Written and Unwritten Law

Topics: United States Constitution, Constitution, Separation of powers Pages: 12 (4416 words) Published: January 3, 2013

Written and Unwritten Constitution| 3-4|
Comparison of the Supremacy of Malaysia and United Kingdom| 5-7| Characteristic of both Parliamentary Supremacy and Constitutional Supremacy and the drawback| 7-8| Conclusion | 10|

Bibliography| 11|


As Malaysia is a federation of thirteen states, it has altogether fourteen constitutions the Federal Constitution and thirteen State Constitutions. Johor was the first state to have a written constitution, granted in 1895 by Sultan Abu Bakar.Terengganu was granted a written constitution by Sultan Zainal Abidin III in 1911. Each of the other states in the peninsula, apart from Penang and Melaka, was given one under the terms of the respective State Agreements concluded between the United Kingdom and the Malay Rulers just before the conclusion of the Federation of Malaya Agreement (FMA) in 1948. Penang and Malacca receive theirs under the Federation of Malaya Agreement (FMA) 1957. Sabah and Sarawak were each given a new constitution under the Malaysia Agreement 1963. Each State Constitution is required under Article 71(4) of the Federal Constitution to contain the so called “essential provisions” set out in the Eighth Schedule so that it is harmoniously integrated with the Federal Constitution. If it does not, Parliament may legislate to give effect to the prescribed provisions. Thus is ensured not only compliance of State Constitutions with the Federal Constitution, but also uniformity in the State Constitutions concerning the structure of government. We will look into the Supremacy of Malaysia and the characteristic that upholds the Constitution of Malaysia together.

Written and Unwritten Constitution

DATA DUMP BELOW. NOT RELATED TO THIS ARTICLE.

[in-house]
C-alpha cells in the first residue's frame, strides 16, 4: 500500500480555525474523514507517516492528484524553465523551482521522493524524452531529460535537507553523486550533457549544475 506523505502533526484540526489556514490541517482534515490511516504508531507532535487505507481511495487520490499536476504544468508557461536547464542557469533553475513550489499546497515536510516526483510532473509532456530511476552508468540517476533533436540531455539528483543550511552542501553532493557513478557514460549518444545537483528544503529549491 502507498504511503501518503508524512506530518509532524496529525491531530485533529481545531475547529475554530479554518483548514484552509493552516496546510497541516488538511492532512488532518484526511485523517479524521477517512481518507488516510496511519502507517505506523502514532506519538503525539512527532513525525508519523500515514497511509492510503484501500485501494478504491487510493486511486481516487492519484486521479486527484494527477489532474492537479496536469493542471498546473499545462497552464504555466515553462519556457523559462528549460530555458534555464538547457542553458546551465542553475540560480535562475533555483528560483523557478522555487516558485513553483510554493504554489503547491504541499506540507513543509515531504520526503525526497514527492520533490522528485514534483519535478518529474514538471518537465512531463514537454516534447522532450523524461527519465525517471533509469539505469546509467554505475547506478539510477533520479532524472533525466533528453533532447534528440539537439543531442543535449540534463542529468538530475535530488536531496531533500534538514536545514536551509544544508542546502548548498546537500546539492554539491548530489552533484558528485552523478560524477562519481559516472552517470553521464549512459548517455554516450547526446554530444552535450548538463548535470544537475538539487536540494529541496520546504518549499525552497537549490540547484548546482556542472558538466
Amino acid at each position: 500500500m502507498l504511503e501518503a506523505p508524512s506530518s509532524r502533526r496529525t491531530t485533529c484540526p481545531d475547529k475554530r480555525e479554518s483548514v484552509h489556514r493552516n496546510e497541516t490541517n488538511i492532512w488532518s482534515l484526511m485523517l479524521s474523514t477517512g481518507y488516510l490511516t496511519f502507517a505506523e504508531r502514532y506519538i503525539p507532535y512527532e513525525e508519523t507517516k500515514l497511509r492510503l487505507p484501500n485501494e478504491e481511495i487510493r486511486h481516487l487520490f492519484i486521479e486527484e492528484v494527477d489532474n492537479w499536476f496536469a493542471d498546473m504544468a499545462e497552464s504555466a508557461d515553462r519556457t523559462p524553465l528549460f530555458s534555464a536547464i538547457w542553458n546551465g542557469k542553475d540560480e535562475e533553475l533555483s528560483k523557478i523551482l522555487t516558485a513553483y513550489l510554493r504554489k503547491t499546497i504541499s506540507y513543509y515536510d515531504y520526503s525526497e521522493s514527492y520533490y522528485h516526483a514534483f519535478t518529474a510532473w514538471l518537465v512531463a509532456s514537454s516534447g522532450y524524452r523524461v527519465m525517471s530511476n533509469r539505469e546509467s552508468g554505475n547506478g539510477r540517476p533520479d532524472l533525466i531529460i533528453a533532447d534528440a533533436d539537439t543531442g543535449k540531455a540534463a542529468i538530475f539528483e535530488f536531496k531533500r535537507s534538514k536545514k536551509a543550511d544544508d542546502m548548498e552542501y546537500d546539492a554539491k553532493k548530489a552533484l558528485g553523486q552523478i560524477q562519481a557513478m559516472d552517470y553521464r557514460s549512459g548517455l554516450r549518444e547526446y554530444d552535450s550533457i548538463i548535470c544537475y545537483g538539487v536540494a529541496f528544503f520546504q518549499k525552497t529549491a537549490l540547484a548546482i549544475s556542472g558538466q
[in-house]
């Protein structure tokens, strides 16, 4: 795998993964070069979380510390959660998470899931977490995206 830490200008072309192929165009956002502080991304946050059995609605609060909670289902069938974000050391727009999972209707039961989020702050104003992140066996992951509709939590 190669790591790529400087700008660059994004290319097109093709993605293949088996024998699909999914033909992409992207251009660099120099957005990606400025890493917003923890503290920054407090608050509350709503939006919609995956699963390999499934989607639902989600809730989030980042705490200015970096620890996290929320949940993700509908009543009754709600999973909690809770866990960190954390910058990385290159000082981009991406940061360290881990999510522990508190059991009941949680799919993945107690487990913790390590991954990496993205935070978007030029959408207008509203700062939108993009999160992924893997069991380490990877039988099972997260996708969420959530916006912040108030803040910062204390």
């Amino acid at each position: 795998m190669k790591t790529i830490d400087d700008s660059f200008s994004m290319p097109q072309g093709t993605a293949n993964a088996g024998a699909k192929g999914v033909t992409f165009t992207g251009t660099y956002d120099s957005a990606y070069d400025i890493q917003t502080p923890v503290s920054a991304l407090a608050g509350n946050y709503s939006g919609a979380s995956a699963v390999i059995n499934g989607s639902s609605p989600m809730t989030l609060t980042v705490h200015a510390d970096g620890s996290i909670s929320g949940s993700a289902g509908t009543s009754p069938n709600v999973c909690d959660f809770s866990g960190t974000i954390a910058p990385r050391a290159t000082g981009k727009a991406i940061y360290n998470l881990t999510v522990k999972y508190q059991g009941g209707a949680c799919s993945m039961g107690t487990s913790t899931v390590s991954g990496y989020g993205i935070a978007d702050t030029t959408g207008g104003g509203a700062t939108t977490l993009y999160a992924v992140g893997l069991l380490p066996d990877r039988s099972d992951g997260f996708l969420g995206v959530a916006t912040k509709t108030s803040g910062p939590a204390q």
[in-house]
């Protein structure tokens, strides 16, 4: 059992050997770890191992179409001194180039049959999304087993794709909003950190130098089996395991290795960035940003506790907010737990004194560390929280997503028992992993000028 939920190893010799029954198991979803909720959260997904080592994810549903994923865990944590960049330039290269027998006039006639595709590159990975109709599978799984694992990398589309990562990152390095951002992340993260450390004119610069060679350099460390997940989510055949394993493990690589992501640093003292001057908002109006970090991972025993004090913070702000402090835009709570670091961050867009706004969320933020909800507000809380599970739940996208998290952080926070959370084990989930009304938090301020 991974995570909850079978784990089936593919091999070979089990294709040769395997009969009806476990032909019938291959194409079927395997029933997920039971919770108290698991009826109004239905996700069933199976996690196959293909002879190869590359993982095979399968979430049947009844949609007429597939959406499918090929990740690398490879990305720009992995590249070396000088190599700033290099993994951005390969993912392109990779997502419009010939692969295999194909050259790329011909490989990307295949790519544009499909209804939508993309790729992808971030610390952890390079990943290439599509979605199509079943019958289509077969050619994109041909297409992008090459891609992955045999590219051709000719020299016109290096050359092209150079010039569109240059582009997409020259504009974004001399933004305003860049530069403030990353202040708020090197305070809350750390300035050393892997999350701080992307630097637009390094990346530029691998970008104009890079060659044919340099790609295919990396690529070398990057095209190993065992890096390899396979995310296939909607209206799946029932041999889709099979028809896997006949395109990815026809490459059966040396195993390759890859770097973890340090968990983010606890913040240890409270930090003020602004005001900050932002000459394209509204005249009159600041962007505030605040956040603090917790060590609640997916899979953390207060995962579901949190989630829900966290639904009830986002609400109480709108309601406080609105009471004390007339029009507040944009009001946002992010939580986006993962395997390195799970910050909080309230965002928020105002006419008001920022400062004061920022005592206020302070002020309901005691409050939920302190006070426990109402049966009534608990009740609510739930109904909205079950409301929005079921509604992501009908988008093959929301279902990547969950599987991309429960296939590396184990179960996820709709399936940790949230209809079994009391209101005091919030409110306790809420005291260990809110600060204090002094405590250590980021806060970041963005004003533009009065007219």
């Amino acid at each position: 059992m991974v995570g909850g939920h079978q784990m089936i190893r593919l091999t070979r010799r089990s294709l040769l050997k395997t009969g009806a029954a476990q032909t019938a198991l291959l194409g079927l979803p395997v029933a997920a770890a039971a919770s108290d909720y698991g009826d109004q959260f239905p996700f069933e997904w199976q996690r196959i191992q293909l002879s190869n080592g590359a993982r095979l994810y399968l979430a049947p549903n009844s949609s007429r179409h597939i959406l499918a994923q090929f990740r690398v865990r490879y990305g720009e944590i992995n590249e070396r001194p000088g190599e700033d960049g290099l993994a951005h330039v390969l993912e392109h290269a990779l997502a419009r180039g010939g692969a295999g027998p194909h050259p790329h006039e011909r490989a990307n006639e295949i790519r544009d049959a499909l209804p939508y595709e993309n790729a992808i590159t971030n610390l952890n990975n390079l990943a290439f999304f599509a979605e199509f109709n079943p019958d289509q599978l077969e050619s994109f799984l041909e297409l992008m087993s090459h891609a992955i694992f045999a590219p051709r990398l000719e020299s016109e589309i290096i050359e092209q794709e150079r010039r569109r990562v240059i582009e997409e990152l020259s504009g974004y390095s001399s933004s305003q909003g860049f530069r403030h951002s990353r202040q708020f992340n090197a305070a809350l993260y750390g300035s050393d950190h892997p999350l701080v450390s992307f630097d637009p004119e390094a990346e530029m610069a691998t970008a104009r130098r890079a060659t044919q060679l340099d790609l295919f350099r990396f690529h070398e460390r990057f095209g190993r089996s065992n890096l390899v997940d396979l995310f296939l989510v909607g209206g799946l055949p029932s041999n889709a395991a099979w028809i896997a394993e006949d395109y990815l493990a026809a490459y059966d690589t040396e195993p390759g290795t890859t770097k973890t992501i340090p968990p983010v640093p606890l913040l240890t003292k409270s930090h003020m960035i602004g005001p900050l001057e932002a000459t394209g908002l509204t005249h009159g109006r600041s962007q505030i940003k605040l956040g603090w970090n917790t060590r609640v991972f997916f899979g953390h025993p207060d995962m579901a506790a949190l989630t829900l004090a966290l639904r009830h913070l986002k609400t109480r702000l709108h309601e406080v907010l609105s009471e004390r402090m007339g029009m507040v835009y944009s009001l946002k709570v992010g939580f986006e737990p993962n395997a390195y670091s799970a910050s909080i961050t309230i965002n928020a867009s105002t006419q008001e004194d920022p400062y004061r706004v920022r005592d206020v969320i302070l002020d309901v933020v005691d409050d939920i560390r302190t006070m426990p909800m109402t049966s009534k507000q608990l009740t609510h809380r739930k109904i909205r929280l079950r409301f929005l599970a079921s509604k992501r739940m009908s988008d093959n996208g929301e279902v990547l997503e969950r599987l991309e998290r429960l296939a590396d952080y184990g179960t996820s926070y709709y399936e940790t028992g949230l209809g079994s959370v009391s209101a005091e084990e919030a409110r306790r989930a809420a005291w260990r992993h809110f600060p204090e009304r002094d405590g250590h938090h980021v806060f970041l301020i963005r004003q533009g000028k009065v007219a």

The term ‘constitution’, in any country, basically refers to a set of rules which determine, among others, the manner the institutions are to be set up, the powers to be distributed and the justice to be administered. It can be refers as a set of fundamental principles which a state or other organization is governed. These rules together make up, constitute what the entity is. When these principles are written down into a single collection or set of legal documents, it is said to comprise a written constitution. It is therefore, a constitution concern different level of organizations, from the sovereign states to companies and unincorporated associations. Within states, regardless is sovereign or federated, it defines the principles upon which the state is based, the procedure in which laws are made and by whom. In fact written constitutions, act as limiters of state power by establishing lines which a state’s rulers cannot cross at such fundamental rights. In simple, a constitution is a set of laws, customs and conventions, the composition and powers of the state institutions. It’s designed to set out the rules and regulations within which government operates by establishing the composition, powers and functions of the institutions of the state, regulate the relations between these institutions, and enshrine the legal rights and duties of the citizenry. As the statement ‘Government without a constitution is power without right’ by Thomas Paine. The vast of majority countries in the world today have written constitutions. The term ‘written’ constitution here refers to constitutions which are codified in a single document whereas the ‘unwritten’ one refers to those in which the rules and principles of the constitution are scattered in the forms of statutes, charters, political conventions and practices. In more complexes, written constitution, the document itself is authoritative in the sense that it constitutes 'higher' laws, indeed the highest law of the land. The Constitution binds all political institutions including those that enact ordinary law. The existence of the codified constitution thus establishes a hierarchy of laws. In unitary states a two-tier legal system exists with the...
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